Page last updated at 00:01 GMT, Saturday, 14 November 2009

Teeth grinders are in for a shock

Testing the anti-grinding device
Mild electric shocks are used to deter teeth grinding

Patients complaining of grinding their teeth in their sleep are being given mild electric shock treatment.

A chain of private dental practices in Hull is trialling a device which delivers a tiny electrical impulse when it detects grinding is about to begin.

Teeth grinding - or bruxism - is a common and usually harmless habit induced by stress.

It can, however, cause headaches and stiff necks, as well as irritating a sleeping partner.

We are hoping that this biofeedback device will help to break the loop of fitful sleeping, and the psychological and physical problems which grinding can create
Dr David Vivian

Traditional treatments involve wearing a plastic device at night which prevents the top and bottom teeth from meeting.

With this new device, Grindcare , developed in Denmark, a small electrode is placed on the temple which then monitors the movement of facial muscles. When it detects tension mounting, it delivers a tiny electrical impulse - or biofeedback.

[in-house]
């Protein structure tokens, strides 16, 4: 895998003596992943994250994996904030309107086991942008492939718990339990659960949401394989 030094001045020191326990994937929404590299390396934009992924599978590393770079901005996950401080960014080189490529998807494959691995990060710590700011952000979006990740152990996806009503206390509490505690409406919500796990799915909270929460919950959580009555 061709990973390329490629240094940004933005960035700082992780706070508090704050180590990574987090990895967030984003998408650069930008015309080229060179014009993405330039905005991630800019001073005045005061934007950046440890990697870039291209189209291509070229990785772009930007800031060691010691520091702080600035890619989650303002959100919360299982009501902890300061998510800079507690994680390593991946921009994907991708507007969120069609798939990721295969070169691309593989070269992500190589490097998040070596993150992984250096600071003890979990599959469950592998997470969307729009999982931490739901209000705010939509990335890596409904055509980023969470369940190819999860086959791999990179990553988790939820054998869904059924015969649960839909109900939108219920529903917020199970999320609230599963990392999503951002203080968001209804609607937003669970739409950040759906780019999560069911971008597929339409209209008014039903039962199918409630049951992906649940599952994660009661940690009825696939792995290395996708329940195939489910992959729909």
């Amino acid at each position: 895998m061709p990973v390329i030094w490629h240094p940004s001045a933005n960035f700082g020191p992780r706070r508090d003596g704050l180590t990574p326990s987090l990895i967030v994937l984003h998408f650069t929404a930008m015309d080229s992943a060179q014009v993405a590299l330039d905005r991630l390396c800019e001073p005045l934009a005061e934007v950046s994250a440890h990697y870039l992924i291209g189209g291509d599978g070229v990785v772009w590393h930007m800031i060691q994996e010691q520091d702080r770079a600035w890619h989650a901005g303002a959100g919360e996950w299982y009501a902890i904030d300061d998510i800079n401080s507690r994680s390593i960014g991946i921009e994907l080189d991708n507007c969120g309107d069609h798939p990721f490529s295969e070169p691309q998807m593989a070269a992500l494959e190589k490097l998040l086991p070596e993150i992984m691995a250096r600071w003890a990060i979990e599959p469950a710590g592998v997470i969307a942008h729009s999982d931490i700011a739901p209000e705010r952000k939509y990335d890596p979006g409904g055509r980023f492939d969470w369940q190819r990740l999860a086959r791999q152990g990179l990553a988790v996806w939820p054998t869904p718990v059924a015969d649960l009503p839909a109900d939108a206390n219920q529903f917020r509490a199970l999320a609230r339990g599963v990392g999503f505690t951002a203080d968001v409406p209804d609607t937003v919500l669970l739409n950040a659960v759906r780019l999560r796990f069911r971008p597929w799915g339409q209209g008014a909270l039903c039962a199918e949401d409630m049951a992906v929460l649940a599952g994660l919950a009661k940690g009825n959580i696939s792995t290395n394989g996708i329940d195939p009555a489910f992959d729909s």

This is not consciously detected by the sleeping patient but still serves to relax the muscles.

Painkillers

The device is said to reduce grinding by as much as 80% within two months.

Other ways of tackling bruxism include counselling and relaxation therapies to resolve the initial source of stress and tension.

But Dr David Vivian, the dentist trialling the device, said that grinding could worsen existing anxieties.

"The broken sleep pattern caused by grinding can exacerbate any stresses or worries already being felt by the patient, and add an extra layer of anxiety to their lives.

"They may also be resorting to over-the-counter painkillers to treat side effects, such as headaches, and finding that they are having to increase the dosage all the time.

Results 'promising'

"We are hoping that this biofeedback device will help to break the loop of fitful sleeping, and the psychological and physical problems which grinding can create."

Professor Damien Walmsley, scientific adviser to the British Dental Association, said: "Teeth grinding is a problem that affects a significant minority of individuals. It is often caused by stress.

"Patients who are affected by the problem should consult their dentist.

"This study, which was carried out on a small sample of patients, shows promising results.

"Further research will be necessary to establish the technology's true potential."



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